Anderson's Conn Valley Vineyards Napa Valley Cabernet Sauvignon 2018
This wine shows floral black aromas and a sweet entry. A rich mid-palate boasts earthy spice with clove and black pepper leading into a long, clean finish.
Blend: 90% Cabernet Sauvignon, 6% Cabernet Franc, 3% Merlot, 1% Petite Verdot
Critical AcclaimAll Vintages
Deep garnet-purple colored, the 2018 Cabernet Sauvignon jumps up out of the glass with ready-for-business scents of crushed black currants, blackberry pie and stewed plums plus suggestions of bay leaves, pencil lead, clove oil and tobacco leaf. Medium to full-bodied, the palate bursts with fresh, crunchy black fruits, supported by a firm, grainy frame and bold freshness, finishing with an herbal lift.
A medium-bodied red with aromas and flavors of black cherries, dried rosemary, potpourri and dark chocolate. Sleek, well-integrated tannins and lifting freshness on the finish. Try from 2021.
The appellation-based 2018 Cabernet Sauvignon Napa Valley reveals a more medium-bodied, elegant, lively style as well as an herbaceous edge in its ripe red and black currant fruits and tobacco and leafy herb notes. Nicely balanced, charming, and already enjoyable, it should evolve gracefully for 10-12 years.
Separated from the Napa Valley floor by a north/south running ridge, the world-renowned wineries of Joseph Heitz and Joseph Phelps are located on the west side of this ridge and the Anderson's Estate Vineyards are on the east side at a perfect elevation of 400 feet.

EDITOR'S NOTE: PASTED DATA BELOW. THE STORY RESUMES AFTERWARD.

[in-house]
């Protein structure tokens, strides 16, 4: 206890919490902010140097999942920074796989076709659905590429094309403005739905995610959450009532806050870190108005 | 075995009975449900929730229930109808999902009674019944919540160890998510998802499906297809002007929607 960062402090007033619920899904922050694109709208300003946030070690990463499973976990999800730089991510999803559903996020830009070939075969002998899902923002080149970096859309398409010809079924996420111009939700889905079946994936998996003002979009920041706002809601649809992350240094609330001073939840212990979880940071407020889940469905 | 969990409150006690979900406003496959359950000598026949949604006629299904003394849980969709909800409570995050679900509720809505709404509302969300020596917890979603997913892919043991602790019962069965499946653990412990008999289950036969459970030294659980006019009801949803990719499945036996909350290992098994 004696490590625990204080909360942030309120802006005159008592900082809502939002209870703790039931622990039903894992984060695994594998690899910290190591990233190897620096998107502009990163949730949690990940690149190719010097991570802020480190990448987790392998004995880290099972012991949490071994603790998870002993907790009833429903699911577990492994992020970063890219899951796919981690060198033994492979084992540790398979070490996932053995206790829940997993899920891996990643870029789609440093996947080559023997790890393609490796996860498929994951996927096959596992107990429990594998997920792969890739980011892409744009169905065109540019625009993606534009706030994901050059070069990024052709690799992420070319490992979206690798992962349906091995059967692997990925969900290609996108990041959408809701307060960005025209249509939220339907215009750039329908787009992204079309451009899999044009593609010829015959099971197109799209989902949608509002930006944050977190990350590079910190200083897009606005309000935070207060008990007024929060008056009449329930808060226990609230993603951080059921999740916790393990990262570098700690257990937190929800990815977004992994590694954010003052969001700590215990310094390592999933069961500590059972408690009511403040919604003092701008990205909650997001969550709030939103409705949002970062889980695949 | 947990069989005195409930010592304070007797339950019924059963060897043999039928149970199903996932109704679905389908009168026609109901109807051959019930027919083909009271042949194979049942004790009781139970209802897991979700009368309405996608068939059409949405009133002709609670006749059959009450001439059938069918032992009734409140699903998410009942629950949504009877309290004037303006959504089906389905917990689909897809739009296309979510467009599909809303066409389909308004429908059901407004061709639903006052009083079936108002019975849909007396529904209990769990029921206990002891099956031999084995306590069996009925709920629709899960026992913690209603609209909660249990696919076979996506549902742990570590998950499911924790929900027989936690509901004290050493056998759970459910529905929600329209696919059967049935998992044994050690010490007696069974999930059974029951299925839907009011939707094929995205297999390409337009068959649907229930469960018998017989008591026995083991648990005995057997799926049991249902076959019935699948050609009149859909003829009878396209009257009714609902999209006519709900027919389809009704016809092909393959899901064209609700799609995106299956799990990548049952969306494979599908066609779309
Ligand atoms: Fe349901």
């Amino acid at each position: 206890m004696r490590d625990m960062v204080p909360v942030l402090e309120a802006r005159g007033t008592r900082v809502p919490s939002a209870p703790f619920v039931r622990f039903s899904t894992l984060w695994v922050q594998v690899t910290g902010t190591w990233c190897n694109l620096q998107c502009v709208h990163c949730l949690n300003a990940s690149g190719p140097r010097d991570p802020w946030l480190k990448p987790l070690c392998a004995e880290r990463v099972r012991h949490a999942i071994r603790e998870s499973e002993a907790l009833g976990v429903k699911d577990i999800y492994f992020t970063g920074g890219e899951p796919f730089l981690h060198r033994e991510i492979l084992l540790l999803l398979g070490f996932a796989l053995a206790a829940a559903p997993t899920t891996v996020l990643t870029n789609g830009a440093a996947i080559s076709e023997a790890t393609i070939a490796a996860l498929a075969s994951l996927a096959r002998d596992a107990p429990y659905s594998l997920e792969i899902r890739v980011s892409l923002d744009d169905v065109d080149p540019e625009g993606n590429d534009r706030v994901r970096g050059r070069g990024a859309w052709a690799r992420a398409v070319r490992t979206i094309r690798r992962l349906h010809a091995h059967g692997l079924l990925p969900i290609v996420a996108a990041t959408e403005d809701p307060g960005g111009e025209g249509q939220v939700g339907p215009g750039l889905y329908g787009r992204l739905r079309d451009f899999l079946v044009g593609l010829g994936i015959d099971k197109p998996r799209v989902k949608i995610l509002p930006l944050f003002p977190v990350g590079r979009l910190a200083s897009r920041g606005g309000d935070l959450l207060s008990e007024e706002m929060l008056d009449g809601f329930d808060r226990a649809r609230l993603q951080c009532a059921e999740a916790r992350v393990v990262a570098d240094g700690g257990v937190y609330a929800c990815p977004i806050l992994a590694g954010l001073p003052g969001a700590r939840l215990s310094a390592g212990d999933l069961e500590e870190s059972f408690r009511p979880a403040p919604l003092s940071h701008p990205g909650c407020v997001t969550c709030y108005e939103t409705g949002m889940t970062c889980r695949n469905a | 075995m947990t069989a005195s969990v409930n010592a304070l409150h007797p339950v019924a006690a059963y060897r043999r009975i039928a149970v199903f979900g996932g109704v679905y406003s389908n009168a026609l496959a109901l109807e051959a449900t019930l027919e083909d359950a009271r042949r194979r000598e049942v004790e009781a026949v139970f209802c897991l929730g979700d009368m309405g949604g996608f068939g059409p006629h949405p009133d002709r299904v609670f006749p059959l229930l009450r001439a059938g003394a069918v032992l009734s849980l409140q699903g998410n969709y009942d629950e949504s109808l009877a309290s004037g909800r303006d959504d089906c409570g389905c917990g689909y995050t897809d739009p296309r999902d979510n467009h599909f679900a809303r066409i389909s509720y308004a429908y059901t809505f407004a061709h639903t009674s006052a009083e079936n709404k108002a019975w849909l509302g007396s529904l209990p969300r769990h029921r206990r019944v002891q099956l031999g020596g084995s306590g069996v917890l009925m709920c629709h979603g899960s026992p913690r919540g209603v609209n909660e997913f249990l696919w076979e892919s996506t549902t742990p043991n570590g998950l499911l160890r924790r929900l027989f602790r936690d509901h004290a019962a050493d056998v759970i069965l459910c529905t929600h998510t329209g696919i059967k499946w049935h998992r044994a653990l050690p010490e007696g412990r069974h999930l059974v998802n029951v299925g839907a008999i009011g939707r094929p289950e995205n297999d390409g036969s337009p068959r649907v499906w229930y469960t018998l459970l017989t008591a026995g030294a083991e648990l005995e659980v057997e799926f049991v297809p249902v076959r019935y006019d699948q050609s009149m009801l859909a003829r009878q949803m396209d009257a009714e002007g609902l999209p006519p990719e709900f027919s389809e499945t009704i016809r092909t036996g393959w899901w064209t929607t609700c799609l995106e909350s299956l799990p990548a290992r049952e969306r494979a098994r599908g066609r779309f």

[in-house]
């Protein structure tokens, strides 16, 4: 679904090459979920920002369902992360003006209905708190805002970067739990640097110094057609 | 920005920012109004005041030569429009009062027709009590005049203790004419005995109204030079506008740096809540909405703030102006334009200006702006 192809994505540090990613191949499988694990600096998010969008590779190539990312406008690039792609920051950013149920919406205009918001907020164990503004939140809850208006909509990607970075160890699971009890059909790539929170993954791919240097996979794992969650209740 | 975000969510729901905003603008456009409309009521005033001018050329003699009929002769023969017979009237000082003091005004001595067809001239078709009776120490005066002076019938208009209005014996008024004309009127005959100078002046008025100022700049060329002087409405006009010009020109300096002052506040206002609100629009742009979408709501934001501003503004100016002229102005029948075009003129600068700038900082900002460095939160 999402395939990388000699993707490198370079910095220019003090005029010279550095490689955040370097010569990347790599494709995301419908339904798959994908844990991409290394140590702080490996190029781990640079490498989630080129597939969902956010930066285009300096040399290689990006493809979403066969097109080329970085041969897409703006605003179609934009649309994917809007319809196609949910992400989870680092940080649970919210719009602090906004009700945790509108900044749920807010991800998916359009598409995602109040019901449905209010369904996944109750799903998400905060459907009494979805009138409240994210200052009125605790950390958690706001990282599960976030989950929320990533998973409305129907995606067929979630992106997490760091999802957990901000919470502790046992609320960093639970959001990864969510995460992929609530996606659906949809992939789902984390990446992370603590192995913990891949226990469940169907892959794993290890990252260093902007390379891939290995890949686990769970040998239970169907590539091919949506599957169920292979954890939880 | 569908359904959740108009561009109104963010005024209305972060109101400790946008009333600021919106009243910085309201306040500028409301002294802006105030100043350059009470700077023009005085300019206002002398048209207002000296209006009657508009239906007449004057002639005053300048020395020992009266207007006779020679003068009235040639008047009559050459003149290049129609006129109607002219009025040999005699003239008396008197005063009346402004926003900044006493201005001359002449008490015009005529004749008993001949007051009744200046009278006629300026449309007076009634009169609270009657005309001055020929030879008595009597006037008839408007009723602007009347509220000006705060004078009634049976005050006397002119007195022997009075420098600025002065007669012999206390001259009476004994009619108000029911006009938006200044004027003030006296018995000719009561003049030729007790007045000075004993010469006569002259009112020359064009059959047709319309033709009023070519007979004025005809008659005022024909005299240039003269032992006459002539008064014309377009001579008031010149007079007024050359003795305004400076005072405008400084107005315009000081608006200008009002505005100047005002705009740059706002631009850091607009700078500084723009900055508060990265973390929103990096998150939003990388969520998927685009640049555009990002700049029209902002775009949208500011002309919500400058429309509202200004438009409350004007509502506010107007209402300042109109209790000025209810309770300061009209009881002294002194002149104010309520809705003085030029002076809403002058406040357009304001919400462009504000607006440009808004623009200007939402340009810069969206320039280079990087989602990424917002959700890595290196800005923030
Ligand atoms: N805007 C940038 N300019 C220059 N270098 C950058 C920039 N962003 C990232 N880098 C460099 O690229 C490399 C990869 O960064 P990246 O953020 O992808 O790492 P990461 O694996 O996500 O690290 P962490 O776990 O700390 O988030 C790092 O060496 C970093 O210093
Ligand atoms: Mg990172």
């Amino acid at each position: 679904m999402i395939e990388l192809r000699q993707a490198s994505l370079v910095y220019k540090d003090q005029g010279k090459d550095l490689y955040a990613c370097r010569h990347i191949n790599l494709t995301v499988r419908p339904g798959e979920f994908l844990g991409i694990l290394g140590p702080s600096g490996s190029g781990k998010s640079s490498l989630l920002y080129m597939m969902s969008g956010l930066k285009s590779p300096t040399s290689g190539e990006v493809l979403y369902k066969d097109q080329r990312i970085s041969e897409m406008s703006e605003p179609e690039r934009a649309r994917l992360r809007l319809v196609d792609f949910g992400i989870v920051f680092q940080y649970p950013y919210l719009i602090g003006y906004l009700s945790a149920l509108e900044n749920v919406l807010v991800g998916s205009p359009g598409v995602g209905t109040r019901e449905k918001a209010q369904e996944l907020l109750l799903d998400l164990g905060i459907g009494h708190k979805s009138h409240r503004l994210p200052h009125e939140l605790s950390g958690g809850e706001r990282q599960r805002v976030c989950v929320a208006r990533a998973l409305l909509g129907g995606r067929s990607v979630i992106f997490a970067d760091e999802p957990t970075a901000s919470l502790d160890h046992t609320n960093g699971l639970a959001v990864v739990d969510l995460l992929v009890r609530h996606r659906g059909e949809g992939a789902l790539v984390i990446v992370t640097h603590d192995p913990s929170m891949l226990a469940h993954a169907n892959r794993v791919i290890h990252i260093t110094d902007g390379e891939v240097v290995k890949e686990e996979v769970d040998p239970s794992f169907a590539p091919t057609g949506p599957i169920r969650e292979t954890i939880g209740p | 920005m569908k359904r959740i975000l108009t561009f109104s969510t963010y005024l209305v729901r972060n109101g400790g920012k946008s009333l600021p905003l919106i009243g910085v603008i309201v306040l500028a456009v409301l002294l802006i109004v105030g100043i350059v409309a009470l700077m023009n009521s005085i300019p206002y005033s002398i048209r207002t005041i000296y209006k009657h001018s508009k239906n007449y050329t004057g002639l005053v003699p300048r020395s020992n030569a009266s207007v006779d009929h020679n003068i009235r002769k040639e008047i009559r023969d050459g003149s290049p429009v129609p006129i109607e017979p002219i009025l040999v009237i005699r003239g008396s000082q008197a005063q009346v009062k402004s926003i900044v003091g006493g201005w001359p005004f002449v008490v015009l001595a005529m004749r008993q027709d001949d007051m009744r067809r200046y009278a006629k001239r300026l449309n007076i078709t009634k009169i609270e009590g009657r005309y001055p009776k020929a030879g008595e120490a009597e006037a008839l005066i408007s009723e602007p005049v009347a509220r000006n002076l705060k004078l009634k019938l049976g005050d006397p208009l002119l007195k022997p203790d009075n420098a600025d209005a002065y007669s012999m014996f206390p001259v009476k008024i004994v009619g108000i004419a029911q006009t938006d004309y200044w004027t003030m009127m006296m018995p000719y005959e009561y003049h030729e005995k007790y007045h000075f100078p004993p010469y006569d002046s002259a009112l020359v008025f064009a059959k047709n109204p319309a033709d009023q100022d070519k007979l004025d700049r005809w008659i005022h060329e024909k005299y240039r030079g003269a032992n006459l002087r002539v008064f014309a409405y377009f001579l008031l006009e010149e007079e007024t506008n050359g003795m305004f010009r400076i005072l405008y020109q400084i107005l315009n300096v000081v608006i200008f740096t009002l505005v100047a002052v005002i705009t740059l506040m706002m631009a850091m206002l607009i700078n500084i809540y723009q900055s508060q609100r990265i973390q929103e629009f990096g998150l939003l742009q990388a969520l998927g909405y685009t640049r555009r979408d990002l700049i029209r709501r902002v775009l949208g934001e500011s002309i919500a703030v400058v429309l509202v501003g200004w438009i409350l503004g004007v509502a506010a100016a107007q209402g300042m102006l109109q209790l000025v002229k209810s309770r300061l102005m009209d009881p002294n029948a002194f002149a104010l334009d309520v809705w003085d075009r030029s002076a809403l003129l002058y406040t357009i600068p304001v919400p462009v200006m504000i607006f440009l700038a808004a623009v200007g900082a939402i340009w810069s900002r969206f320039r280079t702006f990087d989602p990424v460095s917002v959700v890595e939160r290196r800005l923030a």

The vineyards not only enjoy Napa Valley's superb microclimate, but share the same Bale Loam Series as are found on the famous Rutherford Bench. This combination of clay-loam soil and microclimate produces up to 106 tons of exceptional fruit each year. One from which a world-class Cabernet Sauvignon and Bordeaux-style blend, called Éloge, can be artfully handcrafted.
One of the most prestigious wines of the world capable of great power and grace, Napa Valley Cabernet is a leading force in the world of fine, famous, collectible red wines. Today the Napa Valley and Cabernet Sauvignon are so intrinsically linked that it is difficult to discuss one without the other. But it wasn’t until the 1970s that this marriage came to light; sudden international recognition rained upon Napa with the victory of the Stag’s Leap Wine Cellars 1973 Cabernet Sauvignon in the 1976 Judgement of Paris.
Cabernet Sauvignon undoubtedly dominates Napa Valley today, covering half of the land under vine, commanding the highest prices per ton and earning the most critical acclaim. Cabernet Sauvignon’s structure, acidity, capacity to thrive in multiple environs and ability to express nuances of vintage make it perfect for Napa Valley where incredible soil and geographical diversity are found and the climate is perfect for grape growing. Within the Napa Valley lie many smaller sub-AVAs that express specific characteristics based on situation, slope and soil—as a perfect example, Rutherford’s famous dust or Stags Leap District's tart cherry flavors.